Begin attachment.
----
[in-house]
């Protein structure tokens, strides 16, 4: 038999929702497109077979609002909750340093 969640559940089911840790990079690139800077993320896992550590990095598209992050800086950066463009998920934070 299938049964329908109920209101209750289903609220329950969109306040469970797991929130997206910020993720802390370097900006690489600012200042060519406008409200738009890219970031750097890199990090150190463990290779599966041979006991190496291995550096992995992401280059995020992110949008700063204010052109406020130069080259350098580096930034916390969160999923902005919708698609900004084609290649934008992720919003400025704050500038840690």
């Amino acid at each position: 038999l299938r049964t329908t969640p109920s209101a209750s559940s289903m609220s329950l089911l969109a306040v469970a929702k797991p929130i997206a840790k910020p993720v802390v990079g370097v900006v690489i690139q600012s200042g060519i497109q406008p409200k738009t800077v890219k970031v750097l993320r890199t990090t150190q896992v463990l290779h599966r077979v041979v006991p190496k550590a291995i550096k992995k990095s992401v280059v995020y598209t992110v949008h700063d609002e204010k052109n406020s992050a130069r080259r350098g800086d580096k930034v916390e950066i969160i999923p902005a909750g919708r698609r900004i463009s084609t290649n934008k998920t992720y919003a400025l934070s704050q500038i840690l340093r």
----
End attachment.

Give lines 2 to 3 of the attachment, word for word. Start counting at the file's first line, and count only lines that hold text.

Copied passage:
């Protein structure tokens, strides 16, 4: 038999929702497109077979609002909750340093 969640559940089911840790990079690139800077993320896992550590990095598209992050800086950066463009998920934070 299938049964329908109920209101209750289903609220329950969109306040469970797991929130997206910020993720802390370097900006690489600012200042060519406008409200738009890219970031750097890199990090150190463990290779599966041979006991190496291995550096992995992401280059995020992110949008700063204010052109406020130069080259350098580096930034916390969160999923902005919708698609900004084609290649934008992720919003400025704050500038840690």
């Amino acid at each position: 038999l299938r049964t329908t969640p109920s209101a209750s559940s289903m609220s329950l089911l969109a306040v469970a929702k797991p929130i997206a840790k910020p993720v802390v990079g370097v900006v690489i690139q600012s200042g060519i497109q406008p409200k738009t800077v890219k970031v750097l993320r890199t990090t150190q896992v463990l290779h599966r077979v041979v006991p190496k550590a291995i550096k992995k990095s992401v280059v995020y598209t992110v949008h700063d609002e204010k052109n406020s992050a130069r080259r350098g800086d580096k930034v916390e950066i969160i999923p902005a909750g919708r698609r900004i463009s084609t290649n934008k998920t992720y919003a400025l934070s704050q500038i840690l340093r």